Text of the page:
On March 9 and 10, stargazers will get to see an impressive sight in the morning sky, as Mercury, Jupiter, and Saturn appear in near-perfect alignment—and a sliver of the moon frames these planets towards the southeast horizon.
With this Quadruple Formation, all four celestial objects will be easy enough to see with the naked eye, but as always when it comes to gazing up at the night sky, binoculars or a telescope will help you spot extra details—such as Jupiter’s largest moons, and maybe even the rings of Saturn.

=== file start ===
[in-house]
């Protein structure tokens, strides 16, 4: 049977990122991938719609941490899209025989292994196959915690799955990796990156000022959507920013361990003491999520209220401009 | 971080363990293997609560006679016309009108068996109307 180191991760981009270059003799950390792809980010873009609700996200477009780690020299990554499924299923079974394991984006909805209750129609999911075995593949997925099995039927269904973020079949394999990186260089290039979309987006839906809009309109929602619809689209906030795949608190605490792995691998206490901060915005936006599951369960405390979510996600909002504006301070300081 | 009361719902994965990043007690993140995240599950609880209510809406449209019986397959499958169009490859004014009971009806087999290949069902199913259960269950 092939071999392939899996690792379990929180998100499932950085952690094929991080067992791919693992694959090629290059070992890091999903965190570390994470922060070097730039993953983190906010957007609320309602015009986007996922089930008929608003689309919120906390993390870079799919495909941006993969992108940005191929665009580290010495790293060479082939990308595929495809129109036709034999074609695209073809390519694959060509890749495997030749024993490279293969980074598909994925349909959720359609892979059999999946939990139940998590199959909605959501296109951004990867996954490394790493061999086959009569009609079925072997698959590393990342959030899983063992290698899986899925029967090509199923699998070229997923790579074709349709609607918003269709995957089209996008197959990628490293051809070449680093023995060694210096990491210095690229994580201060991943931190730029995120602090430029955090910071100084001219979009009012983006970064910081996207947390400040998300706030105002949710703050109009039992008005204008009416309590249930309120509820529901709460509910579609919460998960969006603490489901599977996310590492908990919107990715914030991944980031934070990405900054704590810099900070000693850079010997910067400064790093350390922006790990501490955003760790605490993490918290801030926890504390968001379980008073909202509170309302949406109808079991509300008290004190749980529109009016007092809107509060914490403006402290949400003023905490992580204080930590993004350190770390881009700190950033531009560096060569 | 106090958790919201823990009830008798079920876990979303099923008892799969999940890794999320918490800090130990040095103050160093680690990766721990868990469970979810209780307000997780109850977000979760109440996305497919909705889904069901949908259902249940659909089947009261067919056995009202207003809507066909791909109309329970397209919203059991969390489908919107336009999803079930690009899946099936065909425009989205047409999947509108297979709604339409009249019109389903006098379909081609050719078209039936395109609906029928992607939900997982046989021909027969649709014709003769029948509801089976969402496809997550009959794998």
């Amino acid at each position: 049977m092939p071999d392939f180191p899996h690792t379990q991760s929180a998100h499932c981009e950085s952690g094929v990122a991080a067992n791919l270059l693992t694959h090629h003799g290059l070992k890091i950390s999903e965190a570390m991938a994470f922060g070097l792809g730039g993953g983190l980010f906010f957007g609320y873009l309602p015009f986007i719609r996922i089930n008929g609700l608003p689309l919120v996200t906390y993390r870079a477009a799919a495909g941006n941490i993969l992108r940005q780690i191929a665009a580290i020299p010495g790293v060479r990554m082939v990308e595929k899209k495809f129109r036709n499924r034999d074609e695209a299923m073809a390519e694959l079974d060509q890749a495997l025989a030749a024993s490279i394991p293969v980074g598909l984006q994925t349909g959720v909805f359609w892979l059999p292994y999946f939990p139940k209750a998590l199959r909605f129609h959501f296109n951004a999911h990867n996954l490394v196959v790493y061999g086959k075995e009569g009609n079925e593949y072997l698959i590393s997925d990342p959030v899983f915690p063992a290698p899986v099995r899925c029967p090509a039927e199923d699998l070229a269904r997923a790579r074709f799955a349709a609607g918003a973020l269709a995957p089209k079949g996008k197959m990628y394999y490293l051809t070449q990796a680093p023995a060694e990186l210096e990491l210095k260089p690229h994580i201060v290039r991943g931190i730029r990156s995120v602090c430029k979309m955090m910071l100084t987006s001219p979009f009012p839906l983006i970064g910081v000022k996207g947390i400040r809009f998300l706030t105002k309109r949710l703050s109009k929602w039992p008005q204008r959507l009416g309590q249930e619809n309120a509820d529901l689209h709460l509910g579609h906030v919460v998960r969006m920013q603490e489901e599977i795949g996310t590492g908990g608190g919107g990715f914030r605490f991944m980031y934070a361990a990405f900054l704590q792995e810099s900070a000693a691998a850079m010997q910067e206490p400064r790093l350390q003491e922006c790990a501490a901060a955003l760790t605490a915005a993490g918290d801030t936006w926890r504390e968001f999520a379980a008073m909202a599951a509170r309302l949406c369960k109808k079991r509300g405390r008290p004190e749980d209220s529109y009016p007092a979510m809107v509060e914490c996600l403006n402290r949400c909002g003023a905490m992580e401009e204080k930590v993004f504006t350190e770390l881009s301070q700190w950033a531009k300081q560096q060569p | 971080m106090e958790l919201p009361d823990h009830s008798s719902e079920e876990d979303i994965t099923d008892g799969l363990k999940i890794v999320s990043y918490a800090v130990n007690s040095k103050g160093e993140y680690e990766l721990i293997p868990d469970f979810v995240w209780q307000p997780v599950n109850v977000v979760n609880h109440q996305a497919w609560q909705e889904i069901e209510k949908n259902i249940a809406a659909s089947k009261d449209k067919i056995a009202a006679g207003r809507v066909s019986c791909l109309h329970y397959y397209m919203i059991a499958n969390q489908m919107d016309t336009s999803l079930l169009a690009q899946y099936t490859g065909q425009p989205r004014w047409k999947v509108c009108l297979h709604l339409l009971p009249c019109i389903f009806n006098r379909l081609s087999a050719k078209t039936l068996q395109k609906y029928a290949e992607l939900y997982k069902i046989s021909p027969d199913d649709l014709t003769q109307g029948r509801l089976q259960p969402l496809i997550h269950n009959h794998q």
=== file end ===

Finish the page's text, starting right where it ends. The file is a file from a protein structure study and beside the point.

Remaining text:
Jupiter will appear as the brightest of the three planets, while Mercury will be quite faint.
If Mercury appears as a tiny quarter moon through your telescope? That’s because only a small portion of the planet will appear illuminated to us on Earth. Our moon, right now, is also a waning crescent.
Wishing you the clearest mid-week skies, and that you enjoy the special show.